Failte Irish American Hall of Fame

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Birth of a Nation

Revolutionary War Heroes

Commodore John BarryIrish influence was also found in the military.  Perhaps one of the most important, but often overlooked, military figures was Commodore John Barry.  Known as the father of the American Navy, Barry was born in 1745 in County Wexford, Ireland.  Barry made many significant contributions to the war for America’s independence.  He was the first to capture a British war vessel on the high seas.  He fought on land at the Battle of Trenton and Princeton and he fought the last naval battle of the American Revolution on the frigate Alliance in 1783. 
As a new country was born, the Irish along with fellow immigrants from many European countries put their mark on the idea of America.  While only a few are mentioned here, many more fought in the American Revolution, created new families, built businesses and sought new opportunities as the push for westward expansion began.   Check back often for more information on the influence of the Irish on the formation of the United States of America. 
Do you have a favorite Irish-American that made a mark on the birth of the U.S.?  Send us an e-mail at This e-mail address is being protected from spambots. You need JavaScript enabled to view it .  We might select your favorite Irish-American for a feature story.

The Declaration of Independence

Charles CarrollEight signers of the Declaration of Independence could claim Irish roots, including three born in Ireland.  James Smith was born in Ulster in 1719 and died in the U.S. in 1806.  He was a lawyer and a member of the Continental Congress from 1776-1778.  Matthew Thornton was born in Ireland 1714.  He was a member of the Continental Congress in 1776 and a colonel in the New Hampshire Militia.  George Taylor was born in Ireland in 1716.  He operated an iron manufacturing business in Pennsylvania and was a member of the Continental Congress from 1776 to 1777.  Other signers of Irish ancestry included George Read of Delaware, Charles Carroll of Maryland, Thomas Lynch, Jr. of South Carolina, Thomas McKean of Pennsylvania, and Edward Rutledge of South Carolina.

Influence in Colonial Governent

James LoganThe influence of the Irish on America is next noted in the years leading up to the revolutionary war.  Like other immigrants to America, the Irish were fleeing persecution and seeking religious freedom.  Known as Scotch-Irish, many were skilled workers who financed their immigration by becoming indentured servants. 
James Logan, born in Lurgan, County Armagh, Ireland sailed with William Penn (founder of the Pennsylvania colony) on his second voyage to America in 1699.  After Penn’s return to England in 1701, Logan was appointed commissioner of property.  He served as the Mayor of Philadelphia (1723) and as chief justice of the Pennsylvania Supreme Court from 1731 to 1739.  Thomas Dongan, the second Earl of Limerick (b. 1634) was selected by the Duke of York to govern the New York Province in 1682.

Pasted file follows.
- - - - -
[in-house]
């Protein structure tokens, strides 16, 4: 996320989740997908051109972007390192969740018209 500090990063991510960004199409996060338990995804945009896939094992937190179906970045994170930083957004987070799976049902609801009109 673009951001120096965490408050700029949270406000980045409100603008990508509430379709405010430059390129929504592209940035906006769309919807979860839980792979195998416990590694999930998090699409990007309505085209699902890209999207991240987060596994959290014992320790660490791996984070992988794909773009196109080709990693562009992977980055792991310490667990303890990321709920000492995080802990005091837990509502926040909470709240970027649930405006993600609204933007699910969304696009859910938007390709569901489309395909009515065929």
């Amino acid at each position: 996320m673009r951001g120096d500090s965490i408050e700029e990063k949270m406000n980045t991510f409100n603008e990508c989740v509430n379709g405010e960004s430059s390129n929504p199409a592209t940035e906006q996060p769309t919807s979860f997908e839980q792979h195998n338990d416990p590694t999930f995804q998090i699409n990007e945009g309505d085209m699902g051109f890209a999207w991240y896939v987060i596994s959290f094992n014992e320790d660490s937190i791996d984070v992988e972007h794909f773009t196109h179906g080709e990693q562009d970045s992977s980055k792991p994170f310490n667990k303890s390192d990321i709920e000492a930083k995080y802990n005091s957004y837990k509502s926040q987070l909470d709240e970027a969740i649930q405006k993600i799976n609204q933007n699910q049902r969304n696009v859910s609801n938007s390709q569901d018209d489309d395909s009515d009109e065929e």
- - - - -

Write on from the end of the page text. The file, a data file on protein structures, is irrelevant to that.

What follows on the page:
As the new colonies began to assert their independence from England, the Irish continued to play a role in government.  This was perhaps a foreshadowing of their influence for many decades into the future of the new country.

Who Discovered America?

St. Brendan & Company set sailModern researchers, historians, and anthropologists will no doubt continue to debate the question of who discovered America well into the 21st century.  The Irish will participate in that debate with the legend of St. Brendan.  Brendan of Arnfort and Clonfort (also known as Brendan the Voyager) was born in 484 A.D.  near Tralee in County Kerry.  St. Brendan was among the first Christian missionaries of the newly converted Ireland.  Although no historical proof exists, the legends of St. Brendan describe his voyage in search of “paradise” westward from Ireland.   In 530 A.D., Brendan arrived on an island of lush vegetation believed by some to be North America.


The story of the Irish in America is one that is the subject of great research, scholarship and of course, myth and legend.    We hope, in these few pages, to give you a small taste of that story.   And, we certainly do not expect to be the final word on a story that will continue.

The vision statement of the Irish American Hall of Fame says it best:

“The Irish American Hall of Fame will preserve and promote the “story” of Irish culture by recognizing the contributions of individuals to the Irish-American experience.  Telling their story preserves our story.  The Irish American Hall of Fame will be a place where the shared story of the Irish in America will be available to all with an interest in the bond between Ireland and America.”

Check back with us often.  We will update these pages with more information and articles on the Irish in America and we look forward to sharing the story of those elected to the Irish American Hall of Fame.

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